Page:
The Nordics are rightly renowned for being inclusive societies with low inequality compared to other OECD countries. However, some of the largest inequality increases over the past few decades took place in Sweden, Finland and Denmark. A newly released article building on previous OECD work discusses how market forces, demographic trends and redistribution together shaped the income distribution of the Nordics.
It may seem like a paradox that the Nordics, which are very open economies, heavily integrated in global value chains and front-runners in the use of new technologies, have not seen even more widening distributions of market incomes. However, the extent to which skill-biased technological change and other forces widening the earnings distribution of workers will actually drive up inequality depends on a number of factors, and key policies and institutions in the Nordics play a dampening role. First, institutions such as unions and collective bargaining, employment protection legislation and minimum wages dampen the direct effect of market trends on earnings. Second, higher demand for skills are met by publicly-funded higher education, increasing the supply of skilled workers and thus holding back skills premiums. Third, a widening earnings distribution among workers coincided with increasing employment, limiting the overall effect on inequality.
With a relatively modest overall impact from market forces, explanations for increasing inequality must be sought elsewhere:
- Demographic trends have been relatively strong drivers of inequality in the Nordics. Household structure, with more single-headed households has widened income dispersion in Denmark, Finland, Norway and Sweden. Ageing has increased inequality significantly in Finland, and immigration has increased inequality in Norway, Denmark and Sweden.
- Redistribution through taxes and transfers has weakened significantly in Denmark, Finland and Sweden, notably due to less insurance transfers (i.e. unemployment, sickness, disability insurance) and only partially offset by more assistance (i.e. means-tested) transfers. Income taxes have played a less important and more heroegneous role, as progressivity increased in Sweden while it decreased in Denmark and Iceland.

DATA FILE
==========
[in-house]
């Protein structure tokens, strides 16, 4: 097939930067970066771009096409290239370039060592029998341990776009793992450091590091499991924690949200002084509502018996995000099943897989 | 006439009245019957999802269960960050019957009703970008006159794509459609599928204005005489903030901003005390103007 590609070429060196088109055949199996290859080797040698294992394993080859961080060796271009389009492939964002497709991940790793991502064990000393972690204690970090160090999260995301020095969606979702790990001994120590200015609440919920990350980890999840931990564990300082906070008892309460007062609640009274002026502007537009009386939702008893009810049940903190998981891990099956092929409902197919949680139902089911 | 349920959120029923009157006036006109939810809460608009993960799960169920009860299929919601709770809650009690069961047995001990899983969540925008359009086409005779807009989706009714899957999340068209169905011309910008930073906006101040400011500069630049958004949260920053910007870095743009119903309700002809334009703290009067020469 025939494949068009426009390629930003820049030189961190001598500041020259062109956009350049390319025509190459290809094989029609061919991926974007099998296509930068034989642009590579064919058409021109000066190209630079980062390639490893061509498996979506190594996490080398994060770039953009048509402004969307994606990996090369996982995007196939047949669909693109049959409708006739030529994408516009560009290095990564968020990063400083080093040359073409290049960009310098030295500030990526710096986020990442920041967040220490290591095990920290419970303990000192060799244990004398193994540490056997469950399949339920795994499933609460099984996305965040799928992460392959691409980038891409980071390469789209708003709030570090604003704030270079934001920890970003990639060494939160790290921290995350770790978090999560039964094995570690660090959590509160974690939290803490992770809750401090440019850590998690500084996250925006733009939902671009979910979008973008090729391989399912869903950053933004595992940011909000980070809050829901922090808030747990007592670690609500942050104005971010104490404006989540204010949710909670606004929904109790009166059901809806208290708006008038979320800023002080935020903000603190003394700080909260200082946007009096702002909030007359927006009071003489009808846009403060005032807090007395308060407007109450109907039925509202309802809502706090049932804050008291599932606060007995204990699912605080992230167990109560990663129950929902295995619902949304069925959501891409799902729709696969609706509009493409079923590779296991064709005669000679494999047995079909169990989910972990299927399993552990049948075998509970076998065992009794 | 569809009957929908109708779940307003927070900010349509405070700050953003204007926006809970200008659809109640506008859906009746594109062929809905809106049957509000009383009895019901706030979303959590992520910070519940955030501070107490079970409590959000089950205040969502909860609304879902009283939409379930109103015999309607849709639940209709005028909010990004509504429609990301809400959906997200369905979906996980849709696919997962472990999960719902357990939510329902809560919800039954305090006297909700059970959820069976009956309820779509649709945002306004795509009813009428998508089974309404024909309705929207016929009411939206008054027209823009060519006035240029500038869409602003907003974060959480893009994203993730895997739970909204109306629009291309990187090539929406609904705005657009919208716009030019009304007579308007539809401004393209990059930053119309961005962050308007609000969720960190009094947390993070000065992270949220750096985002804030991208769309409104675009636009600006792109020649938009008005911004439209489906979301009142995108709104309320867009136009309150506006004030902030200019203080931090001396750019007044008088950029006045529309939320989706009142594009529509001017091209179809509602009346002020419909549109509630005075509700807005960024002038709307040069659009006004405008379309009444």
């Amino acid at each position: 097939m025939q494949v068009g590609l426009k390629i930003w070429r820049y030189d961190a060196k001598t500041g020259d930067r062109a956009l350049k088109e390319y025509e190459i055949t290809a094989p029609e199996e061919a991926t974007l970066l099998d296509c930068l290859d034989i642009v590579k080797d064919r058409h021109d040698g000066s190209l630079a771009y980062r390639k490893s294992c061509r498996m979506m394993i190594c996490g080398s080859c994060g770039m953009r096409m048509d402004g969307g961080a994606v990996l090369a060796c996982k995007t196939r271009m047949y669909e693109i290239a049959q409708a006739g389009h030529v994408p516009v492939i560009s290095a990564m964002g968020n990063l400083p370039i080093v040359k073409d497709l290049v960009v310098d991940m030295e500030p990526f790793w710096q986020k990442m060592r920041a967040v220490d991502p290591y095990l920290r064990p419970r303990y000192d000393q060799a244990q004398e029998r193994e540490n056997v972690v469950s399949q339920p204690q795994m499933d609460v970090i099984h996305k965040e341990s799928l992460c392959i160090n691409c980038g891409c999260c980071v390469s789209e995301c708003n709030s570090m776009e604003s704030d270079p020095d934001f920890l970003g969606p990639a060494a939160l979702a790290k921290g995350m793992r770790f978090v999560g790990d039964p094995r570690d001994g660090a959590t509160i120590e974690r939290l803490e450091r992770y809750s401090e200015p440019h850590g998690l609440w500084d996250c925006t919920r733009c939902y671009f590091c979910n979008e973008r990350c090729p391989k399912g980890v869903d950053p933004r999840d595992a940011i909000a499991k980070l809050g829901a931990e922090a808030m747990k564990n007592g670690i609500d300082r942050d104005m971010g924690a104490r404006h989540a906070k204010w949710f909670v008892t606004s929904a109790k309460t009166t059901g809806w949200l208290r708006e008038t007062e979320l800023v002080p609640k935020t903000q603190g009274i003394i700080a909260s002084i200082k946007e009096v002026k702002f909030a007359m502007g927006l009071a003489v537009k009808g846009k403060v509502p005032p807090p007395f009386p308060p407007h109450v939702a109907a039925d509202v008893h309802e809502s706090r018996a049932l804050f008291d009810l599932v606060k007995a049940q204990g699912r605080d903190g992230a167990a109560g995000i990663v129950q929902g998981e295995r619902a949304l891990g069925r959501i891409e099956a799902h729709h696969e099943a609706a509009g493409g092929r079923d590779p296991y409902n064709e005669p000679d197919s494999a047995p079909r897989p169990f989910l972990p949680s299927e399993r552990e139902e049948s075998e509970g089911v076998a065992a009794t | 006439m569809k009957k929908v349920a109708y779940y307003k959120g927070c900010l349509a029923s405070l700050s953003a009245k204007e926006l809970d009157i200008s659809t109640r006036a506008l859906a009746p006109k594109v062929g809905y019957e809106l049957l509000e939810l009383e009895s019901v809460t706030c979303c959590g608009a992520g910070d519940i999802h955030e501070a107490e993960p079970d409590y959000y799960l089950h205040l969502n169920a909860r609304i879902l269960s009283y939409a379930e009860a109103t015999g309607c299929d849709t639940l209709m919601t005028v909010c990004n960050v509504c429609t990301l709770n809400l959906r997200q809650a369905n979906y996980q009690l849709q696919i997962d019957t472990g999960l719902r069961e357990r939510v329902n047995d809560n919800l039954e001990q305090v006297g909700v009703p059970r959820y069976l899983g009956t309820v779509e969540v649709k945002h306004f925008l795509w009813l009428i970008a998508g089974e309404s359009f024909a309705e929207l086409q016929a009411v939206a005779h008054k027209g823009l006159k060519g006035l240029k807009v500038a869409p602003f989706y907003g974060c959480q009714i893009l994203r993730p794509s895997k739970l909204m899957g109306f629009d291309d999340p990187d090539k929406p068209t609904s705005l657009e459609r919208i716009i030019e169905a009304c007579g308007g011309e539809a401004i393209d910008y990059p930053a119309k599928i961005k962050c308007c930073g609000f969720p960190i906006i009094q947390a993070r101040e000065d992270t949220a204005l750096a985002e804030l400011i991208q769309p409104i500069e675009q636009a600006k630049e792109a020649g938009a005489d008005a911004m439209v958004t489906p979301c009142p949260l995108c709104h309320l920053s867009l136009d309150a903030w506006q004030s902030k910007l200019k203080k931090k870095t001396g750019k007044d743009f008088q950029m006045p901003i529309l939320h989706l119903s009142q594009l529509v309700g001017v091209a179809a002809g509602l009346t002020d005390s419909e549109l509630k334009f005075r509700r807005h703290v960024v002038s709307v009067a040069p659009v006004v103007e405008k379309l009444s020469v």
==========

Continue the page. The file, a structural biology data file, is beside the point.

Technological and demographic pressures are set to continue going forward, and these challenges need to be embraced. Continued flexibility and constructiveness of the social dialogue and improvements to education are essential to seize opportunities from technological change and avoid a widening wage distribution. Making social insurance and welfare transfers more flexible and agile would improve workers’ protection in a rapidly changing world of work. Improving benefit system design so that work always pays, notably in Denmark and Finland, and linking benefits to real-time income registries are important steps to this end.
The Nordics demonstrate that equity and efficiency can be compatible if incentives are right. Low inequality and strong safety nets can even be an advantage in today’s globalised world, which requires constant adaptation. Reaping the full benefits from globalisation and technological progress requires broad support, which is easier to muster when the social dialogue is constructive and representative, when everyone is given opportunities to fulfil their potential, risks are shared and losers compensated.
Pareliussen, J. K., Hermansen, M., André, C. and Causa, O. (2018), Income Inequality in the Nordics from an OECD perspective, Nordic Economic Policy Review 2018.